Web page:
Further, I consider it true that contemporary Hollywood blockbusters are inferior to the movies involving complex narratives because the former are much easier to write. In regard to the importance of one type of movie over the other, however, I cannot provide an objective answer. I don’t think there should be a dominant or one and only mode of production. I prefer to see balance in the production of high-concept movies and the ones with complex narratives simply because I want to see everyone happy watching their preferred type of cinema.

If one mode of production were to be established throughout the world, I’d like to see films that feature the best of both worlds – a powerful message or idea contained in a strong narrative characterized by depth and three-dimensional characters and seasoned with bits of overwhelming spectacle. I care about spectacle as much as narrative because it’s spectacle that makes us stand in owe of what’s on the screen as Susan Sontag (1996) puts it in her article. Two of the movies that exemplify my desired mode of production are The Matrix (Andy and Larry Wachovski, 1999) and Inception (Nolan, 2010). It’s worth mentioning that it’s absolutely possible to tell a story that impacts without the use of much or any CGI simply because the story can perfectly work without it – The Adjustment Bureau (Nolfi, 2011), Rocky (Avildsen,1976).

In conclusion, I restate my thesis that an objective one-sided answer to the question whether spectacle is more important than narrative or vice versa in contemporary American cinema cannot be provided because film viewing is a personal experience which differs from spectator to spectator, critic to critic and business person to business person.

Vlad Dimov
Independent Film-maker & Web Video Creator
Northern Film School | Class 2014
BA Film & Moving Image Production


Arroyo, J. ed. (2000) Action/Spectacle Cinema. Suffolk, St. Edmundsbury Press.

Buckland, W. (2008) Film Studies.  3rd ed. Reading, Hodder Education.

Collins, J. & Radner, H. & Collins, A. eds. (1993) Film Theory Goes to the Movies. London, Routledge.

Egri, L. (1993) The Art of Creative Writing. New York, Kensington Publishing Corp.

Kanfer, S. (1969) Dubious Yellow. Time, 14 March, p. 98.

Lewis, J. (1998) The New American Cinema. Durham, NC: Duke University Press.

Sontag, S. (1996) The Decay of Cinema. The New York Times [Internet], 25 February. Available from: <> [Accessed March 18, 2011]

Tasker, Y. (1993) Spectacular Bodies: Gender, Genre and Action Cinema. London, Routledge.

Tyler, J. (2007) Transformers [Internet]. Available from: < > [Accessed March 19, 2011]


Basic Instinct. (1992) Directed by Paul Verhoeven. USA, Tristar [box set video: DVD]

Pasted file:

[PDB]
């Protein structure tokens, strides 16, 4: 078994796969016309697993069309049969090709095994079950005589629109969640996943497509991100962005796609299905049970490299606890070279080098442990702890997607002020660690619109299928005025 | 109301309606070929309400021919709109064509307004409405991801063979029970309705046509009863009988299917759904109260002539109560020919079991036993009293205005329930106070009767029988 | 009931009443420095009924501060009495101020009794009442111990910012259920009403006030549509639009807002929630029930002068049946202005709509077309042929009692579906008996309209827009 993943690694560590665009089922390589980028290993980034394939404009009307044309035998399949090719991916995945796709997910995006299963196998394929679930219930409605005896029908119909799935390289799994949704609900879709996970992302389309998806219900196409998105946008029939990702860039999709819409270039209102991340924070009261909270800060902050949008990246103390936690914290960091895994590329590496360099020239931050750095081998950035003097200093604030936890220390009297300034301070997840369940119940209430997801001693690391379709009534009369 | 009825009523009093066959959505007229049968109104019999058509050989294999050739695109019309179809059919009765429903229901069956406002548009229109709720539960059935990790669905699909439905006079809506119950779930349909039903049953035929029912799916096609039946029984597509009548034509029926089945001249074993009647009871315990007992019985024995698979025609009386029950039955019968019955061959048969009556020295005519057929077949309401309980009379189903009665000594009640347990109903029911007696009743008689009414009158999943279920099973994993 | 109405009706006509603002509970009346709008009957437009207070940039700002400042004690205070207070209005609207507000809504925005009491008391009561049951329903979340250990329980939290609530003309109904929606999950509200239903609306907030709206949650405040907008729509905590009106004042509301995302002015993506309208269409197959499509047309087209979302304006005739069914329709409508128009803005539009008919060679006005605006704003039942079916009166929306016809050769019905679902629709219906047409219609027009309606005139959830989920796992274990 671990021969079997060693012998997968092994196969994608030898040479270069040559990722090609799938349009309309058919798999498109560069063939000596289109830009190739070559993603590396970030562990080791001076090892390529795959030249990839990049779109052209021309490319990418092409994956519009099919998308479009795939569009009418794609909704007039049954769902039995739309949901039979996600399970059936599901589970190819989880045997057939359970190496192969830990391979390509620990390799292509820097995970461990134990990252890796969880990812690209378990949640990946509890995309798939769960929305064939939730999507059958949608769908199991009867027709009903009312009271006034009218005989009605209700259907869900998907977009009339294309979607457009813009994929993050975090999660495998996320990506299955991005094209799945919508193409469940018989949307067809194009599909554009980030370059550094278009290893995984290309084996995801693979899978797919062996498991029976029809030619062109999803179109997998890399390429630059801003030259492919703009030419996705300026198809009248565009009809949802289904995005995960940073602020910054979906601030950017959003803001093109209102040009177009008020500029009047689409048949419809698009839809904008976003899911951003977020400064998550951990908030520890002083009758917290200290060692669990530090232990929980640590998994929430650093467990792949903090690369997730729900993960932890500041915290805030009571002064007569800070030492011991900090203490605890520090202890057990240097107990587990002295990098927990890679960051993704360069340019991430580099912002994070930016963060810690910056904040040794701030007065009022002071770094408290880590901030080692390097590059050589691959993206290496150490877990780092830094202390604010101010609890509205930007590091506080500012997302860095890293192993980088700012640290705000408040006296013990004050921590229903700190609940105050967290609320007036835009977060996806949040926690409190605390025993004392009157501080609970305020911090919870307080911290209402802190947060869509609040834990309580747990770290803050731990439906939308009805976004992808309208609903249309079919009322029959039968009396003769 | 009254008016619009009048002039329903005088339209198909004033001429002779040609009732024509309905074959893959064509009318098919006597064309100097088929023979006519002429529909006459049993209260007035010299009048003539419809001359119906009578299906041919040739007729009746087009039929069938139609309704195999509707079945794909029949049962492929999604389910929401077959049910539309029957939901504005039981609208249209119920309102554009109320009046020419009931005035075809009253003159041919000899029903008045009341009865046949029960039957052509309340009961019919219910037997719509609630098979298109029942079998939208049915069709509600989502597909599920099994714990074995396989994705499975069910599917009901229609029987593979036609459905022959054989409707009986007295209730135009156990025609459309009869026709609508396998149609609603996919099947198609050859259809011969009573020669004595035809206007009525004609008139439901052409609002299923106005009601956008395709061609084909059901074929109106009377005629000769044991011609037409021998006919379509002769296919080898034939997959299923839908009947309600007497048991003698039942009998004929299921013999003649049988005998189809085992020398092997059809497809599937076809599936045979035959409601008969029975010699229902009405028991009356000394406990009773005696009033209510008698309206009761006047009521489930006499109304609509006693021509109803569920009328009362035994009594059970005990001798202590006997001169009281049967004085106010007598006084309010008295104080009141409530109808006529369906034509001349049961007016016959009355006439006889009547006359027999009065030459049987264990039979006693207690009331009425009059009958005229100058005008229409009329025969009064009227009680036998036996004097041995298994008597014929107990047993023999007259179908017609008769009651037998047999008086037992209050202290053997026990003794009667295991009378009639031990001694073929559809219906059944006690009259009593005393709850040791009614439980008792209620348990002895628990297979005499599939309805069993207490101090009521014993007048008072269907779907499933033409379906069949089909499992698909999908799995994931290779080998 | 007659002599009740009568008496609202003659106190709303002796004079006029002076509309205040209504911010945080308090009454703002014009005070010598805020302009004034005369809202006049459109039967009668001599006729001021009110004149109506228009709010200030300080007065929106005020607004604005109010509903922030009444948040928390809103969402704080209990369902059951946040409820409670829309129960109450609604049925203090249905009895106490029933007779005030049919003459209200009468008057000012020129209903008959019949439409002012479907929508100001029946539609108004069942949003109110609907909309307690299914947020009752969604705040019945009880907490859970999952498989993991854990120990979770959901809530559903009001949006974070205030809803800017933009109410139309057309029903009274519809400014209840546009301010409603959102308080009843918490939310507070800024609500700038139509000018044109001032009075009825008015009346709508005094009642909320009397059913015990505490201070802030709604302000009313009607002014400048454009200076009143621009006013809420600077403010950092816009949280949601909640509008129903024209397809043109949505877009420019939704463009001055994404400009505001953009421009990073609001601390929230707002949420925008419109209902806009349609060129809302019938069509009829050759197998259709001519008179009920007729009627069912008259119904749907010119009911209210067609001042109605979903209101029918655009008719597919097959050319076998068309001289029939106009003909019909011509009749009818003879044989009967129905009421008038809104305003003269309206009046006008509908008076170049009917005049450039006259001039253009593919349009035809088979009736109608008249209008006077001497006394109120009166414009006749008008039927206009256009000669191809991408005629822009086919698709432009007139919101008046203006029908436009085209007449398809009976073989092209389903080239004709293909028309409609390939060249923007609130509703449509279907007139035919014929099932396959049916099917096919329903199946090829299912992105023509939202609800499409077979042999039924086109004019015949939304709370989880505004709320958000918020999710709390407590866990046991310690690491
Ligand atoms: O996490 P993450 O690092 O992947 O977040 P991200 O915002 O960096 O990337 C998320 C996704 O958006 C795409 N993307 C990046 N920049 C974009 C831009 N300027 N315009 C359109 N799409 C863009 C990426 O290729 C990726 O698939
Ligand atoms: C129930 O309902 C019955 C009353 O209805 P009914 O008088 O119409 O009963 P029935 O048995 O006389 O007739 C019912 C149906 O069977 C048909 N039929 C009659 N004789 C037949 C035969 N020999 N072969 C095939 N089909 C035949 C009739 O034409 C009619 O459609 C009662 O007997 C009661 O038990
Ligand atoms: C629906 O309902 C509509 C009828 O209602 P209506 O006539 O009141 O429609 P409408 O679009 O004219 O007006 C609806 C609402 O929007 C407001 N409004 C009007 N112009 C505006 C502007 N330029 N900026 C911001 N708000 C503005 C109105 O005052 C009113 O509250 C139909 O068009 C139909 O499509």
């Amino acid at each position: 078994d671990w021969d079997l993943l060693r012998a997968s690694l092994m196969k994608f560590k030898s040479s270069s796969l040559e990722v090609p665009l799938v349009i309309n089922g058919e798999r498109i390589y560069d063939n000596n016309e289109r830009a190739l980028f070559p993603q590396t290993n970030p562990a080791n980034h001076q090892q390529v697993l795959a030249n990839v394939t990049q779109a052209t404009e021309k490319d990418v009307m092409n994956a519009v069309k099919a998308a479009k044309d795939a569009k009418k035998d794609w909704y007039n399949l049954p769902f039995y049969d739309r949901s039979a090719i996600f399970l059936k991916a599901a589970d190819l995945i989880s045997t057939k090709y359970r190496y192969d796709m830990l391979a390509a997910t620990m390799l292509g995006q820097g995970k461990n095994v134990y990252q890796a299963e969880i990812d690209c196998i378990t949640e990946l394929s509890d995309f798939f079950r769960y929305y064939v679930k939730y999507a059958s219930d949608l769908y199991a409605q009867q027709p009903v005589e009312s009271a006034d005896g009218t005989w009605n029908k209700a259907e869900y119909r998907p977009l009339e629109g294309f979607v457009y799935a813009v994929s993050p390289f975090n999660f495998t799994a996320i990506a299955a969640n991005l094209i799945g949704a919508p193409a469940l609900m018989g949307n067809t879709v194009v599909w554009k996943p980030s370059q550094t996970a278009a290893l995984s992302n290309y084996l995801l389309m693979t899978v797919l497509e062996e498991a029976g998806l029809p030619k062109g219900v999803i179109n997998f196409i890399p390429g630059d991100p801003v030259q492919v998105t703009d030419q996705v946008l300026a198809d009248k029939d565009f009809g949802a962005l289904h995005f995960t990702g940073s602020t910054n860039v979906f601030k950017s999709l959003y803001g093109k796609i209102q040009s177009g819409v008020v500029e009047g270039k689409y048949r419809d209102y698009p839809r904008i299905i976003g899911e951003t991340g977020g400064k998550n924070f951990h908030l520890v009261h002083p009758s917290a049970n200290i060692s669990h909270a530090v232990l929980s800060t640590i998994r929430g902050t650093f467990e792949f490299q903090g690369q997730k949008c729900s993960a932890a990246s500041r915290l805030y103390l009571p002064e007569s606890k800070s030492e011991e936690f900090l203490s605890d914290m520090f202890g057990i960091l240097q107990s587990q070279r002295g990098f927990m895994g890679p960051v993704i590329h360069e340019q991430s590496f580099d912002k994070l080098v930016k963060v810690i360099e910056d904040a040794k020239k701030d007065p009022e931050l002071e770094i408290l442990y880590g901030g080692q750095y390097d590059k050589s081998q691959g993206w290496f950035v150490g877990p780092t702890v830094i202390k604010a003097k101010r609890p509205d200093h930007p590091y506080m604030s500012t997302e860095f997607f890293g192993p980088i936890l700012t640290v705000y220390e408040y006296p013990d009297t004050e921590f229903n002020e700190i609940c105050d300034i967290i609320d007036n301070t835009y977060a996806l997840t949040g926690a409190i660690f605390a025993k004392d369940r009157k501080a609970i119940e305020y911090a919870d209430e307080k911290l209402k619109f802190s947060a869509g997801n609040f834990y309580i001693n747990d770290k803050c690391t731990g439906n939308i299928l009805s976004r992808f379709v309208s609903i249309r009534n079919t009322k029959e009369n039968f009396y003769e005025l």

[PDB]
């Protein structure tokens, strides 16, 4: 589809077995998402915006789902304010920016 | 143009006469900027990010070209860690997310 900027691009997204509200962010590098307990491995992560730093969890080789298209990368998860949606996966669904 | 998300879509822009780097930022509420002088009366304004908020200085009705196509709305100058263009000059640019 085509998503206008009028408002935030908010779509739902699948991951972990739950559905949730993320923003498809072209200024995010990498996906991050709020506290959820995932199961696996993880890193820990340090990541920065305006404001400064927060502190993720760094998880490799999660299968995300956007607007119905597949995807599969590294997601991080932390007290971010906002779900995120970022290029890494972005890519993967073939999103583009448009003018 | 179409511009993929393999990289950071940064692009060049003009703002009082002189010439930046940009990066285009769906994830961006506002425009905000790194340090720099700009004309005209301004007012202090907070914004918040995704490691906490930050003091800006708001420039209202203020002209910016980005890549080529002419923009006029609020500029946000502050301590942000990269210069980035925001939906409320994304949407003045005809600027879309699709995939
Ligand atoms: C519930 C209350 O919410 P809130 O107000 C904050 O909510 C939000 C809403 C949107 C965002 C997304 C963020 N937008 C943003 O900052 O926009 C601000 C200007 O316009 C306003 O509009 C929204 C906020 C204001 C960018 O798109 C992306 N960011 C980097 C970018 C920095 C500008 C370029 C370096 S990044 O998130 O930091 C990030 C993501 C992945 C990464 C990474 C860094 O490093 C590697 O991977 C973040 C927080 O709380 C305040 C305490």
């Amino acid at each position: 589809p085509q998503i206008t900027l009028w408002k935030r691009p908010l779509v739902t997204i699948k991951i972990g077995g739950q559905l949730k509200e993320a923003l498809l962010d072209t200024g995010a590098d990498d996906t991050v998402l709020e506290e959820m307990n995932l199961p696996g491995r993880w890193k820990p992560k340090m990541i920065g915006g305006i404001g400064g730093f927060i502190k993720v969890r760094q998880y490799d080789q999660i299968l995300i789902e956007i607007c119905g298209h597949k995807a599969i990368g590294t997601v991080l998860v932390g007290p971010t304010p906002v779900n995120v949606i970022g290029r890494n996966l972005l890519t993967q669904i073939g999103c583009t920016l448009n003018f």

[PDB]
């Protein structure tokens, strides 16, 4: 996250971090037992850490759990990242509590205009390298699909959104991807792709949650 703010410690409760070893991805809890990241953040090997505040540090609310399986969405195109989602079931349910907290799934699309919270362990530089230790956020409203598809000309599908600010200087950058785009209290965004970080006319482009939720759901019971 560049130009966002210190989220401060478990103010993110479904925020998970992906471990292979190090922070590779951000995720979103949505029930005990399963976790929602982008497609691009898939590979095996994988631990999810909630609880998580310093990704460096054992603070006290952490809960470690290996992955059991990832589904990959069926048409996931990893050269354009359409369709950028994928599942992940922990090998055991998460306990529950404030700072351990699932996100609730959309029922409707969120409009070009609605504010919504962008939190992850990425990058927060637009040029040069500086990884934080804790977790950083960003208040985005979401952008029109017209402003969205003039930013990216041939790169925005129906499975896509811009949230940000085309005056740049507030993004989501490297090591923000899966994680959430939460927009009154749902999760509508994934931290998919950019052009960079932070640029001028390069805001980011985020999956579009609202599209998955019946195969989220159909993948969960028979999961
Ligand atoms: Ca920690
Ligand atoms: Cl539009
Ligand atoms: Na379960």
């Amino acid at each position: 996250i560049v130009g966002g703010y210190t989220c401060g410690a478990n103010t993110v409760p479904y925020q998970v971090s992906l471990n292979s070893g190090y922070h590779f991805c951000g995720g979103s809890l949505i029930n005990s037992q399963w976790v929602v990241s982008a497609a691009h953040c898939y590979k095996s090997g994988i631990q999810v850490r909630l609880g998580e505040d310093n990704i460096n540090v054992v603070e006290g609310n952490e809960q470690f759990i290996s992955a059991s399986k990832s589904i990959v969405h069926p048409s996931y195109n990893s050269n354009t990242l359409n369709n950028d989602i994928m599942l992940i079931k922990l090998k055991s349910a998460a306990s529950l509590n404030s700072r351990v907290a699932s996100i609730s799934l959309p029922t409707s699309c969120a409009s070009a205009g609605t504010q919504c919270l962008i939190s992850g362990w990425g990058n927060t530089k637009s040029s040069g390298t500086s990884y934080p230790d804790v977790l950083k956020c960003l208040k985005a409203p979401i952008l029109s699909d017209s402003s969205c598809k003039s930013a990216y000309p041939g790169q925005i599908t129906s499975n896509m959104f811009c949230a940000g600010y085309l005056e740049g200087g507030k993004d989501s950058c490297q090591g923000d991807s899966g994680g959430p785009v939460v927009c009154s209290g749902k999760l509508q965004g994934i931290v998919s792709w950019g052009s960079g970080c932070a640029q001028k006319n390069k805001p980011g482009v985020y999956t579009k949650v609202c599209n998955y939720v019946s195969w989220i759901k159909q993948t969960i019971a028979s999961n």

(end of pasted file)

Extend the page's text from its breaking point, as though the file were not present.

Batman. (1989) Directed by Tim Burton. USA, Warner Bros [box set video: DVD]

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Braveheart. (1995) Directed by Mel Gibson. USA, Paramount [box set video: DVD]

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Die Hard. (1988) Directed by John McTiernan, USA, Twentieth Century Fox [box set video: DVD]

Final Destination. (2000) Directed by James Wong. USA, New Line Cinema [box set video: DVD]

Guess Who’s Coming to Dinner. (1967) Directed by Stanley Kramer. USA, Columbia Pictures [box set video: DVD]

Hunger. (2008) Directed by Steve McQueen. UK, Film4 [box set video: DVD]

I am Curious (Yellow). (1967) Directed by Vilgot Sjoman. Sweden, Grove Press [box set video: DVD]

Inception. (2010) Directed by Christopher Nolan. USA, Warner Bros

My Bloody Valentine. (2009) Directed by Patrick Lussier. USA, Lionsgate [box set video: DVD]

Pirates of the Caribbean: On Stranger Tides. (2011) Directed by Rob Marshall. USA, Walt Disney Pictures [box set video: DVD]

Rambo: First Blood Part II. (1985) Directed by George Cosmatos. USA, Carolco [box set video: DVD]

Redline. (2007) Directed by Andy Cheng. USA, Chicago Pictures [box set video: DVD]

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Step Up III. (2010) Directed by Jon Chu. USA, Summit Entertainment [box set video: DVD]

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Terminator 2. (1991) Directed by James Cameron. USA, Tristar [box set video: DVD]

The Adjustment Bureau. (2010) Directed by George Nolfi. USA, Universal [box set video: DVD]

The Fast and The Furious. (2001) Directed by Rob Cohen. USA, Universal [box set video: DVD]

The Fellowship of the Ring. (2001) Directed by Peter Jackson. New Zealand, New Line Cinema [box set video: DVD]

The Matrix. (1999) Directed by Andy and Larry Wachovski. USA, Warner Bros [box set video: DVD]

The Return of the King. (2003) Directed by Peter Jackson. New Zealand, New Line Cinema [box set video: DVD]

The Twilight Saga: Eclipse. (2010) Directed by David Slade. USA, Summit Entertainment [box set video: DVD]

The Two Towers. (2002) Directed by Peter Jackson. New Zealand, New Line Cinema [box set video: DVD]

Transformers: Dark of the Moon. (2011) Directed by Michael Bay. USA, Paramount Pictures [box set video: DVD]